Tom Murphy is the bottom line when it comes to reliced guitars and Gibson. He can go from totally destroyed guitars to sweet guitars like these that look like they have been loved and played for 50 years. These are some of the best reliced guitars out there. This guitar has a non weight relived mahogany body with a maple top. The neck is a set in maple piece with a 50s profile. The fretboard is rosewood with 22 frets. Up top you get some aged tuning keys and the bridge is an aged tune-o-matic. The pickups in this guitar are a set of Gibson Burstbuckers. The controls are typical Les Paul with a pair of volume and tone controls for each pickup with a 3 way toggle.
A guitar with a nice relic like this guitar feels nicer than a brand new guitar. With the relic job on this guitar it means high wear areas are already worn down so you get a nice worn in feel here you come in contact with the guitar mostly. This guitar has the typical problems associated with Les Pauls. The upper frets are not that easy to reach and the neck is pretty big. These things would make it play like an average Les Paul but the slightly reliced finish gives it above average playability in terms of it being a Les Paul.
This guitar has a very old school sound. It is what a Les Paul should sound like. There is no silly chambering here to make it sound like a hollowbody. This is full on mahogany tone. You get a real PAF type sound going on with this guitar. The PAF is one of the most iconic pickups of all time. The neck position is super smooth and buttery. You get a lovely blues tone with a PAF in the neck. In the bridge it is a classic rock machine. They are not really loose enough for metal and heavy music but for loose rocking stuff they are great. I am not a big user of tone knobs but on an old Les Paul like this you cant help but roll off some tone for those classic super dark sounds.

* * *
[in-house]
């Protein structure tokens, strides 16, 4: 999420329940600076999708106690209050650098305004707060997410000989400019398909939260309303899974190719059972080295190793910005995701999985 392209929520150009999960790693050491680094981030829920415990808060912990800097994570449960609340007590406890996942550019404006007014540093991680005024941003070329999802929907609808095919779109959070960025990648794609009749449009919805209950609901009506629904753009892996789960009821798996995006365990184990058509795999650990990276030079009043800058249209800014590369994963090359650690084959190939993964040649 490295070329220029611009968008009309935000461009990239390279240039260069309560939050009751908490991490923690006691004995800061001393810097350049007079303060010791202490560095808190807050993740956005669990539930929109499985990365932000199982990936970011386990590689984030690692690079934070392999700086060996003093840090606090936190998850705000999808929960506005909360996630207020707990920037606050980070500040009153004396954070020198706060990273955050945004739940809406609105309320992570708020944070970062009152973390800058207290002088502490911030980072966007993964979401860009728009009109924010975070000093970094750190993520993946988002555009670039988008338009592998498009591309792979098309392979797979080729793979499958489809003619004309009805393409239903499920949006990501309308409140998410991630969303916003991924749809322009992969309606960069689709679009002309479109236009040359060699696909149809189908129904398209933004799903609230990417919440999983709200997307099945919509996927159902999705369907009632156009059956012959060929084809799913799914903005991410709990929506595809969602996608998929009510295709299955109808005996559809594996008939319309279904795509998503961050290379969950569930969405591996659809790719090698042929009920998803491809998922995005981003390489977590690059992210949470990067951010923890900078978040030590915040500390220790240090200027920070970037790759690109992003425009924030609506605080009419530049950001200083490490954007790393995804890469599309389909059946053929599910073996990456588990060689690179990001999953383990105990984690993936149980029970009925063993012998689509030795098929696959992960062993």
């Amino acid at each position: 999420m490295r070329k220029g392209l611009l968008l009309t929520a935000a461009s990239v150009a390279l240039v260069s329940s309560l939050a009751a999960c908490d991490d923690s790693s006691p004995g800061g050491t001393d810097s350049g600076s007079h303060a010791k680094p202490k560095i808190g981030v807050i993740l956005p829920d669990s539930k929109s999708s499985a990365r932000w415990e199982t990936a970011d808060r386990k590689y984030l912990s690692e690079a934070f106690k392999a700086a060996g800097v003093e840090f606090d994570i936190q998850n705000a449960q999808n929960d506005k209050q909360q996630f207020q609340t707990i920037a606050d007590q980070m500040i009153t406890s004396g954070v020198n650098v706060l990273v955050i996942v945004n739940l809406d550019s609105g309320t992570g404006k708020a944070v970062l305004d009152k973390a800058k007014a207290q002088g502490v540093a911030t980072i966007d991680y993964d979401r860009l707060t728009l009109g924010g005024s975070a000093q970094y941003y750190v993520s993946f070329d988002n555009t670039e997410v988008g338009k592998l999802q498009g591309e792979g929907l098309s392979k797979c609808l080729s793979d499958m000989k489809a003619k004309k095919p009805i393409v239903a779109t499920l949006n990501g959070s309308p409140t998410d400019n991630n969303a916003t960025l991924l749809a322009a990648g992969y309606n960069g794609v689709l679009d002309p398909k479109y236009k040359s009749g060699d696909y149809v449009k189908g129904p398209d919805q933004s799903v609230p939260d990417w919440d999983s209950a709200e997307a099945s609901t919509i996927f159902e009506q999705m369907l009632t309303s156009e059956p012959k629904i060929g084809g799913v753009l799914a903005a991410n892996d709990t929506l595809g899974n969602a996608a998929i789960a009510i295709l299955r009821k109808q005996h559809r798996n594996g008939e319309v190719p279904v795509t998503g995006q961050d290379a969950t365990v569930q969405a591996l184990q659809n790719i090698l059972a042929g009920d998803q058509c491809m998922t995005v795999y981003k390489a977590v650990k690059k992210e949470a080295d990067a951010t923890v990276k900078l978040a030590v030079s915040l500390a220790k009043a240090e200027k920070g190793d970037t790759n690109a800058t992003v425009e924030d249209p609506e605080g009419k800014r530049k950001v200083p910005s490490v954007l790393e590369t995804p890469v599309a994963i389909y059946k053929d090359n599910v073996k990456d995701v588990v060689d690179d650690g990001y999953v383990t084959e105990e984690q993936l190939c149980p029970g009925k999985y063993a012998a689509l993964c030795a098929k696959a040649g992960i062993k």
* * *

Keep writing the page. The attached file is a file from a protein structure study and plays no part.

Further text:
These guitars are more for pros than collectors. A lot of big name musicians will buy guitars like these so they can keep their real vintage equipment at home and take something that looks vintage but still is replaceable out on the road. Like with all Gibson Custom Shop guitars you will have to pay for the luxury. These guitars are pretty expensive. If you have the means and want something that looks the part this Tom Murphy aged Les Paul is a pretty nice unit.
The aging is the reason why everyone buys these guitars, and it's thanks to Tom Murphy that they're able to sell these at extraordinary prices; his finishing skills really are some of the best out there. The guitar features a mahogany body with a maple top, mahogany neck with a rosewood fretboard, 22 frets, trapezoid inlays, pickguard, binding, hard tail bridge, two humbuckers, two volumes, two tones and a three way switch.
The aging on this guitar looked spot on, thanks to Tom Murphy's professional services over at Gibson. You could notice this on the headstock especially. That's probably the number one giveaway that the guitar was done by a professional of this caliber. The neck profile on this guitar is pretty chunky, so if you're one of those people who can't deal with really thick necks, you might want to look elsewhere. I seem to be able to adapt from super thin necks like the Wizards to extremely thick Nocaster necks without much of a problem. The flatter radius on this was wonderful, and it allowed me to lower the action lower than a normal Strat would allow.
I should preface this by saying that I'm not normally a huge fan of Gibson pickups. I tend to prefer something that's a bit higher output in the bridge and a bit fatter in the neck. The bridge pickup in this is pretty much the standard Gibson bridge pickup in that it has that fatness going on, and it's a very medium output pickup overall. It gets that classic PAF sound, but that's about it. The neck pickups I always found to be a touch bright, but I'm used to super fat neck pickups. I find that they help me solo easier, and it helps make the neck and bridge tones be a bit more distinguishing from each other.
Gold Tops have always been some of my favorite models, and the finishing that was done on this thanks to Tom Murphy was just spot on gorgeous. These things really do look just like a guitar that was normally aged throughout the years. Now if only they didn't cost so much...